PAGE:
Spirits Feature

Aged Chartreuse

Twenty years ago, Paul Einbund discovered Chartreuse the same way most people did back then: He pointed at a dusty bottle sitting lonely on a high bar shelf and asked, “What’s that?” The answer: A sour face and “Ick, Chartreuse. Stay away!”

Paul Einbund Paul Einbund
But a couple years later, when he’d become a sommelier, a representative of the Chartreuse distillery in France offered a taste of Chartreuse “VEP,” which stands for Vieillissement Exceptionnellement Prolongé, or “exceptionally long-aged” in old oak casks. “I never had a singular moment of revelation with wine,” he says. “But I had it with Chartreuse. It was simply one of the most magical things I’d ever tasted.”

Einbund (who, full disclosure, is a friend and neighbor) opened his first restaurant in San Francisco at the end of August. Named for his late father, The Morris is unabashedly a sommelier’s restaurant, featuring a robust wine program filled with gems Einbund has been collecting for years, as well as highly refined bar, coffee and tea programs. But the centerpiece is his Chartreuse collection, lovingly amassed over the last 15 years.

For the uninitiated, Chartreuse is a liqueur that the French Carthusian monks began making in Fourvoirie, in the French Alps, in 1737. The recipe came from an already ancient formula for an “elixir of long life” given to them in 1605 (the intervening 132 years were evidently spent deciphering the knotty instructions). Still in production (now sold in small bottles with a shaker top), the Elixir Végétal is made from 130 different roots, barks, flowers, herbs and plants. More popular today, however, is the more palatable green Chartreuse they began to produce in 1764.

Still distilled at the monastery in Voiron, the secret formula is known to only three monks, two of whom prepare separate elements of the formula.
It’s been a stormy path for the liqueur since then. In 1793, the monks were forced to flee during the French Revolution, and production was held up until 1816. Once up and running again, they worked out a formula for a sweeter, less potent and less complex yellow version, which they introduced in 1838, as well as a white, but in 1903, they were once again forced out under the government’s move to “nationalize” religious properties. The monks took their formula to Tarragona, where they produced the spirit under the label Liqueur fabriquée à Tarragone par les Pères Chartreux, but it never seemed to regain its mass popularity.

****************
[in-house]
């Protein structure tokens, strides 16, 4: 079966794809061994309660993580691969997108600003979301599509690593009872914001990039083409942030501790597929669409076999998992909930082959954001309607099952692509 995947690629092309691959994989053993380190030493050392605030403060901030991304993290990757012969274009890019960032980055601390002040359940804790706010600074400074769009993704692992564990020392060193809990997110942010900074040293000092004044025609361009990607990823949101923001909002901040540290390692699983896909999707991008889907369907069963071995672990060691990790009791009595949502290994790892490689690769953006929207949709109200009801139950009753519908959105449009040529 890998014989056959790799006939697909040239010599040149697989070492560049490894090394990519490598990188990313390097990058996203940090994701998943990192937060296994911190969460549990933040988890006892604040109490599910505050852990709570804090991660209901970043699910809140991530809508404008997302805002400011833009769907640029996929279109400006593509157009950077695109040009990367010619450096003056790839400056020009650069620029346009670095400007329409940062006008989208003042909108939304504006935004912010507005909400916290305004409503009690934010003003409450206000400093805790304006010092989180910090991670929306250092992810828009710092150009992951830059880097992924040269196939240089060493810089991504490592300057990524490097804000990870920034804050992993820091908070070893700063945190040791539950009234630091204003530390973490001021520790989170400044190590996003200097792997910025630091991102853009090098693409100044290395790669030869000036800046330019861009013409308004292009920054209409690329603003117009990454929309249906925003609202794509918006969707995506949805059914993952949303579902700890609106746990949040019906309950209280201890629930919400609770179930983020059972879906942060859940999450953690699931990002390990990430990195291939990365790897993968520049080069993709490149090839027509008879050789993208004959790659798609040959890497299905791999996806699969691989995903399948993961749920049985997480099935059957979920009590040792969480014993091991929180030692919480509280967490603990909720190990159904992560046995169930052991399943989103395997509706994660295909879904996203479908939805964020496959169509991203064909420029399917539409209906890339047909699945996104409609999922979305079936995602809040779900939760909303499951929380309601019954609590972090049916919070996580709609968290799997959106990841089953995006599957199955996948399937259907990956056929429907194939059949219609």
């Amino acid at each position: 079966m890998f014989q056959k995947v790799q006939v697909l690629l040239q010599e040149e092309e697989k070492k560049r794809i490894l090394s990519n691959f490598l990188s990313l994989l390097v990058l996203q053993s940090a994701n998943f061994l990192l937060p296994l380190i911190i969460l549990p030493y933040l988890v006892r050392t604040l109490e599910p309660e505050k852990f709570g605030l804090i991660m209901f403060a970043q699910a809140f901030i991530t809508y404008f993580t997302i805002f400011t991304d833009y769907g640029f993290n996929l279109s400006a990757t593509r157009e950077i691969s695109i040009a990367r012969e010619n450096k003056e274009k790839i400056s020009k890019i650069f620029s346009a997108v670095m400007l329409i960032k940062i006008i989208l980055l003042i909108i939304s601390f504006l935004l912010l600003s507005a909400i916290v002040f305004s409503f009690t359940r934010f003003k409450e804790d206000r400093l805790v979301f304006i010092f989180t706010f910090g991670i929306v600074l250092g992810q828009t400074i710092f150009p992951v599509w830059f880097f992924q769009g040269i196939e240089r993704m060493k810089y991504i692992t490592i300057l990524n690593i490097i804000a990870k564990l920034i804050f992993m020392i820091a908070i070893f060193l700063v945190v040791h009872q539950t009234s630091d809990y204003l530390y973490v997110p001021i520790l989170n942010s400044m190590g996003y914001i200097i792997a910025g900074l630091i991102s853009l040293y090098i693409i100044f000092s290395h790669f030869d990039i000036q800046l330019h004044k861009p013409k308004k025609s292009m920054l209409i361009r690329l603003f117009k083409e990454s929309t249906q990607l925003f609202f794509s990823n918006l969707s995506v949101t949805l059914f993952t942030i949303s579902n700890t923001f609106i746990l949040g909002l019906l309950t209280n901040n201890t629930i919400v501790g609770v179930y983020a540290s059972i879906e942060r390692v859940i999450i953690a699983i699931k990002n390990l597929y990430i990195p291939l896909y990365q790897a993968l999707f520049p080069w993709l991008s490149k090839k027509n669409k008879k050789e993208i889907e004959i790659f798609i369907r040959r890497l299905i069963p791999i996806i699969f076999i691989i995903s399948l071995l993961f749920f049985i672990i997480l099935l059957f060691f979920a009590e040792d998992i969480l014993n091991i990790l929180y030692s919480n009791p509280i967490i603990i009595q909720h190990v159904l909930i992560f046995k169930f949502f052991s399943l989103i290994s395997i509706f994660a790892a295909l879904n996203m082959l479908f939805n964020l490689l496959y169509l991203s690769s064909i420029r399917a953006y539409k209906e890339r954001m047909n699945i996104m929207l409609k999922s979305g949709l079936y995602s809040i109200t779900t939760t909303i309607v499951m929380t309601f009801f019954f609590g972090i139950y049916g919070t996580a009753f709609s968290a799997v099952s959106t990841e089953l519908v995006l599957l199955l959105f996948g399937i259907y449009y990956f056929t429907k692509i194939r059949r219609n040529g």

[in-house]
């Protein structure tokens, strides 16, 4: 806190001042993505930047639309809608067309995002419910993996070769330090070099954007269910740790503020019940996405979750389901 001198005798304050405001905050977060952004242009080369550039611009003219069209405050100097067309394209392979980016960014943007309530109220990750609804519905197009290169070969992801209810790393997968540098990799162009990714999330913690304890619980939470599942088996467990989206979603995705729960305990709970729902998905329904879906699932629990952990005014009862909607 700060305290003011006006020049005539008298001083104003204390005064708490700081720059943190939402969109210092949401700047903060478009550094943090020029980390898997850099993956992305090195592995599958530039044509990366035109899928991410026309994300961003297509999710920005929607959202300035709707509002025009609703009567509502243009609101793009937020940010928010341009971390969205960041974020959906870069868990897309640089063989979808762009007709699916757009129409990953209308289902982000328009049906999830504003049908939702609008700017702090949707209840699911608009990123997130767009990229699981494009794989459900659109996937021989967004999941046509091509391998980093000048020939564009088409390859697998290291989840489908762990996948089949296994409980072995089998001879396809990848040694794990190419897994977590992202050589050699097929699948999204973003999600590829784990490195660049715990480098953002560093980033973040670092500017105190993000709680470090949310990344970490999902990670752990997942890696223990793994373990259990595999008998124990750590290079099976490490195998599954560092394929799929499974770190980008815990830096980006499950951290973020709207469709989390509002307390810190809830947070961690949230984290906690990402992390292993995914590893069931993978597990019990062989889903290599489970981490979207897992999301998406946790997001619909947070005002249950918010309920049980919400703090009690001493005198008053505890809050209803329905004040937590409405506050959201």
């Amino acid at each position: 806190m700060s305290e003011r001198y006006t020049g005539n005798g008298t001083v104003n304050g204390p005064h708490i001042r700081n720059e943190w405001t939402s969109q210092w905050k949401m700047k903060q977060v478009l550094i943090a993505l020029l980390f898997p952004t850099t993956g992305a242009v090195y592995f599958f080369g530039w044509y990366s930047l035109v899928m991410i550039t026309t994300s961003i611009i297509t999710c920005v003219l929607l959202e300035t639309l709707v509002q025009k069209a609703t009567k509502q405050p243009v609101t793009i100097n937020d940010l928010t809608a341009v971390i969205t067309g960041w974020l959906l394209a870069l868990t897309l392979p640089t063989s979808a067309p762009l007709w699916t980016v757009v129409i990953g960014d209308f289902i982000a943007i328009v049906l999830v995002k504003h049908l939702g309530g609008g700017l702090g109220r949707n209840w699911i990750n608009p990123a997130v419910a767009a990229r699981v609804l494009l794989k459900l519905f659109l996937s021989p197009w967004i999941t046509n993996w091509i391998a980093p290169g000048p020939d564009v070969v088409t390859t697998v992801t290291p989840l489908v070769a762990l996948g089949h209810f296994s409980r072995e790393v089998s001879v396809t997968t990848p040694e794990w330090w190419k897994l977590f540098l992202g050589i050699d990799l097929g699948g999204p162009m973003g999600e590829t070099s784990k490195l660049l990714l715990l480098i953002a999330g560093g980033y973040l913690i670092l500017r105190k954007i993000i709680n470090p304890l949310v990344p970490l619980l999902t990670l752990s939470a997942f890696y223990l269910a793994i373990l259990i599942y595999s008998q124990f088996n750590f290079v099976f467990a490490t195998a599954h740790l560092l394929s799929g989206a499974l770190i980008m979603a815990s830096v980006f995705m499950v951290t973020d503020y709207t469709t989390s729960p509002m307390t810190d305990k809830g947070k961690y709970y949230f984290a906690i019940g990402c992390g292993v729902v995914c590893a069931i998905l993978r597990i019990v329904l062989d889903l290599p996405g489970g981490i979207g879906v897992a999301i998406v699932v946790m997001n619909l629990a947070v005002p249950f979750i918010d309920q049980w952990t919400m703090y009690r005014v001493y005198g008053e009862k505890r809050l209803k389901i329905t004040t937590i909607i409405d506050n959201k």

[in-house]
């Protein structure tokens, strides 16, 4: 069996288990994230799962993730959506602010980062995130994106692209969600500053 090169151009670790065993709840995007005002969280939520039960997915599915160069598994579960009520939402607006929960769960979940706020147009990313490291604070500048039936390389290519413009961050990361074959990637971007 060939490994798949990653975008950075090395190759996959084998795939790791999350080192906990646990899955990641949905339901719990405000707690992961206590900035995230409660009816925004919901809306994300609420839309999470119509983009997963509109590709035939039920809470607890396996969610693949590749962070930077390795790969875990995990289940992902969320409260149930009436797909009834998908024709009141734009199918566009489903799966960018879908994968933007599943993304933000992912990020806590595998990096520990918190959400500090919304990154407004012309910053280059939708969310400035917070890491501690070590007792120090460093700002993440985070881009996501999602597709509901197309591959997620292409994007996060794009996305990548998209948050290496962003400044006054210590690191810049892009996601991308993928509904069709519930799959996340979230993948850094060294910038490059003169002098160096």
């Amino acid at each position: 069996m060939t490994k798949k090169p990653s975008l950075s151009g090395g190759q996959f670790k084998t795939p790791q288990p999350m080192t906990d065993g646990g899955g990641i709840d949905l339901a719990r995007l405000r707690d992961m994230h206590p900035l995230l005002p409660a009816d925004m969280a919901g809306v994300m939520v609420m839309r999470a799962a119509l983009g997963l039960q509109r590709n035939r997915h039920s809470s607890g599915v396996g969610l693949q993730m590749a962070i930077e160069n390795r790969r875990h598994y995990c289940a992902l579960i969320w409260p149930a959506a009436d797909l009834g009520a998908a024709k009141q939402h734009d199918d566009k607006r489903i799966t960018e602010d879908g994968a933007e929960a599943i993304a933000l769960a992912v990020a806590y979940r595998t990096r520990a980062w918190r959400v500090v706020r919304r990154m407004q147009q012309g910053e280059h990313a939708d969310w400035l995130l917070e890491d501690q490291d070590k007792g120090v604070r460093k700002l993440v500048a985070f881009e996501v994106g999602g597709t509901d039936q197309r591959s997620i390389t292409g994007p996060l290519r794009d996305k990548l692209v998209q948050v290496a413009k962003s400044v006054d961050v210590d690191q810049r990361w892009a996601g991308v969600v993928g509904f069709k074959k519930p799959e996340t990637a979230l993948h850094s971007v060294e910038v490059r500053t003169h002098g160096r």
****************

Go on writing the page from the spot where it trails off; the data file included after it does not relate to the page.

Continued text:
After they moved back to their French monastery in 1929, the distillery was totaled by a mudslide in 1935. The monks rebuilt in nearby Voiron, but Chartreuse largely remained that obscure, neglected bottle sitting in the corner of the bar until the cocktail revolution of the 2000s.

Today, bartenders are drawn to Chartreuse in part for its mystery: Still distilled at the monastery in Voiron, the secret formula is known to only three monks, two of whom prepare separate elements of the formula. But the renewed interest is also due to the spirit’s complexity, versatility and captivating flavor—elements that become only more fascinating as the liqueur evolves in bottle.

“I never had a singular moment of revelation with wine... But I had it with Chartreuse. It was simply one of the most magical things I’d ever tasted.”
—Paul Einbund